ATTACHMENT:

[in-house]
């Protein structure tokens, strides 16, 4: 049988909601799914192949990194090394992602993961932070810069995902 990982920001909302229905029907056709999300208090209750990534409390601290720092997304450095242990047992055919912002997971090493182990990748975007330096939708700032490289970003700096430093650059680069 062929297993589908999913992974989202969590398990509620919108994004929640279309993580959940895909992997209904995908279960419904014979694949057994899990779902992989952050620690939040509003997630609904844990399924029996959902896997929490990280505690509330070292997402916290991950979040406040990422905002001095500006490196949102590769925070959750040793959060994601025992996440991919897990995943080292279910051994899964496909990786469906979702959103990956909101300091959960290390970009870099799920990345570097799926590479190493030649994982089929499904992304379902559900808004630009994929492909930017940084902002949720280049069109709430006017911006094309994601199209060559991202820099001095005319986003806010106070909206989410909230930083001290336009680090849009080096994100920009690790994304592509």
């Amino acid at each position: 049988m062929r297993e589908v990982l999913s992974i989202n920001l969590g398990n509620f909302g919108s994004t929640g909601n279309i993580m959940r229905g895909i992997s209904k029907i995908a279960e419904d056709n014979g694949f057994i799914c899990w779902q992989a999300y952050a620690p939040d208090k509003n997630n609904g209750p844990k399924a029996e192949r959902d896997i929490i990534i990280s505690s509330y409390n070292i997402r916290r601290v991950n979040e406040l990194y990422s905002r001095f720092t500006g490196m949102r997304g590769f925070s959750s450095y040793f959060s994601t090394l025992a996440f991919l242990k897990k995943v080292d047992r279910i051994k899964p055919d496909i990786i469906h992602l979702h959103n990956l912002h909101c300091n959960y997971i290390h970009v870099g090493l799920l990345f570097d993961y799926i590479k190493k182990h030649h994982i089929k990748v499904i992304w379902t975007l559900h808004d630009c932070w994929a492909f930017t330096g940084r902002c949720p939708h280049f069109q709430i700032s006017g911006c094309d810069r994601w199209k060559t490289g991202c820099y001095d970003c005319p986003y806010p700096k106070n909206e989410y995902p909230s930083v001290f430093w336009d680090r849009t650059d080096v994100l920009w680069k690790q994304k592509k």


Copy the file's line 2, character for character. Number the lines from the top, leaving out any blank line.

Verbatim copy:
């Protein structure tokens, strides 16, 4: 049988909601799914192949990194090394992602993961932070810069995902 990982920001909302229905029907056709999300208090209750990534409390601290720092997304450095242990047992055919912002997971090493182990990748975007330096939708700032490289970003700096430093650059680069 062929297993589908999913992974989202969590398990509620919108994004929640279309993580959940895909992997209904995908279960419904014979694949057994899990779902992989952050620690939040509003997630609904844990399924029996959902896997929490990280505690509330070292997402916290991950979040406040990422905002001095500006490196949102590769925070959750040793959060994601025992996440991919897990995943080292279910051994899964496909990786469906979702959103990956909101300091959960290390970009870099799920990345570097799926590479190493030649994982089929499904992304379902559900808004630009994929492909930017940084902002949720280049069109709430006017911006094309994601199209060559991202820099001095005319986003806010106070909206989410909230930083001290336009680090849009080096994100920009690790994304592509």